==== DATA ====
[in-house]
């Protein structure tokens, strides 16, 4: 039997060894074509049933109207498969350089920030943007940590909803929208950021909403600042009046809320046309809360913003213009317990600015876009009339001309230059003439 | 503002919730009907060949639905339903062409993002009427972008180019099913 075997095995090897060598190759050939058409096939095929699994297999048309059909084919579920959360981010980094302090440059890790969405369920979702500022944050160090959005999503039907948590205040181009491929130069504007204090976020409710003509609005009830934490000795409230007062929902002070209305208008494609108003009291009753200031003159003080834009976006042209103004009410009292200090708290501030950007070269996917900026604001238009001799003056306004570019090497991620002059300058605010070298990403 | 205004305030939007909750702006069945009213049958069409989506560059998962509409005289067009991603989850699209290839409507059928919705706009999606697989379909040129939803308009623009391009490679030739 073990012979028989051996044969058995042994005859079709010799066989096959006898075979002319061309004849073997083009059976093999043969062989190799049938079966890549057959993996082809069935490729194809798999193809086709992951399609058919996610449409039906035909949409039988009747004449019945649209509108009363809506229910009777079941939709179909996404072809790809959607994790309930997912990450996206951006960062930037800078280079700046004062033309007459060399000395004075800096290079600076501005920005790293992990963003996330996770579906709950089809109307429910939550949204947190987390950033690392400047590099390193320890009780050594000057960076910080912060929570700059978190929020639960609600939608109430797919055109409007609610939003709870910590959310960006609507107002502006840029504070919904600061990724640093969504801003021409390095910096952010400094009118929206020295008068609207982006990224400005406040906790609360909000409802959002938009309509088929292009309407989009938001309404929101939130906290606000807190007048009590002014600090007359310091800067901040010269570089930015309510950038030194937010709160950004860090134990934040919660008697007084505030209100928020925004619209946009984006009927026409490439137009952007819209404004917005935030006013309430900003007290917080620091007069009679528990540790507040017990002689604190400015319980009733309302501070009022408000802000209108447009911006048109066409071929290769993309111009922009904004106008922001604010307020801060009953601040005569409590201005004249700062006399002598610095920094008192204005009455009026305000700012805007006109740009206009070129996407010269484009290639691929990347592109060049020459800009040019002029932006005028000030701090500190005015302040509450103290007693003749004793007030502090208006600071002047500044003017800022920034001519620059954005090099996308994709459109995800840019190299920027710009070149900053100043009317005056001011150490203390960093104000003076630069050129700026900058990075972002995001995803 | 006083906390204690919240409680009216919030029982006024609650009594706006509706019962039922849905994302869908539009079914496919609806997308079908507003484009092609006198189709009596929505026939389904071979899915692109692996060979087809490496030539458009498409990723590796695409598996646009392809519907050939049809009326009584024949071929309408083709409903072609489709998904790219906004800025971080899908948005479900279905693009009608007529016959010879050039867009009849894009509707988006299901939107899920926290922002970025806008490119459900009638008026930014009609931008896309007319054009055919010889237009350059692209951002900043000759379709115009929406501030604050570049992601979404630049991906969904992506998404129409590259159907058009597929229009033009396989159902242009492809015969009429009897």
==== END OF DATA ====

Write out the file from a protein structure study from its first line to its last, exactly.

[in-house]
């Protein structure tokens, strides 16, 4: 039997060894074509049933109207498969350089920030943007940590909803929208950021909403600042009046809320046309809360913003213009317990600015876009009339001309230059003439 | 503002919730009907060949639905339903062409993002009427972008180019099913 075997095995090897060598190759050939058409096939095929699994297999048309059909084919579920959360981010980094302090440059890790969405369920979702500022944050160090959005999503039907948590205040181009491929130069504007204090976020409710003509609005009830934490000795409230007062929902002070209305208008494609108003009291009753200031003159003080834009976006042209103004009410009292200090708290501030950007070269996917900026604001238009001799003056306004570019090497991620002059300058605010070298990403 | 205004305030939007909750702006069945009213049958069409989506560059998962509409005289067009991603989850699209290839409507059928919705706009999606697989379909040129939803308009623009391009490679030739 073990012979028989051996044969058995042994005859079709010799066989096959006898075979002319061309004849073997083009059976093999043969062989190799049938079966890549057959993996082809069935490729194809798999193809086709992951399609058919996610449409039906035909949409039988009747004449019945649209509108009363809506229910009777079941939709179909996404072809790809959607994790309930997912990450996206951006960062930037800078280079700046004062033309007459060399000395004075800096290079600076501005920005790293992990963003996330996770579906709950089809109307429910939550949204947190987390950033690392400047590099390193320890009780050594000057960076910080912060929570700059978190929020639960609600939608109430797919055109409007609610939003709870910590959310960006609507107002502006840029504070919904600061990724640093969504801003021409390095910096952010400094009118929206020295008068609207982006990224400005406040906790609360909000409802959002938009309509088929292009309407989009938001309404929101939130906290606000807190007048009590002014600090007359310091800067901040010269570089930015309510950038030194937010709160950004860090134990934040919660008697007084505030209100928020925004619209946009984006009927026409490439137009952007819209404004917005935030006013309430900003007290917080620091007069009679528990540790507040017990002689604190400015319980009733309302501070009022408000802000209108447009911006048109066409071929290769993309111009922009904004106008922001604010307020801060009953601040005569409590201005004249700062006399002598610095920094008192204005009455009026305000700012805007006109740009206009070129996407010269484009290639691929990347592109060049020459800009040019002029932006005028000030701090500190005015302040509450103290007693003749004793007030502090208006600071002047500044003017800022920034001519620059954005090099996308994709459109995800840019190299920027710009070149900053100043009317005056001011150490203390960093104000003076630069050129700026900058990075972002995001995803 | 006083906390204690919240409680009216919030029982006024609650009594706006509706019962039922849905994302869908539009079914496919609806997308079908507003484009092609006198189709009596929505026939389904071979899915692109692996060979087809490496030539458009498409990723590796695409598996646009392809519907050939049809009326009584024949071929309408083709409903072609489709998904790219906004800025971080899908948005479900279905693009009608007529016959010879050039867009009849894009509707988006299901939107899920926290922002970025806008490119459900009638008026930014009609931008896309007319054009055919010889237009350059692209951002900043000759379709115009929406501030604050570049992601979404630049991906969904992506998404129409590259159907058009597929229009033009396989159902242009492809015969009429009897």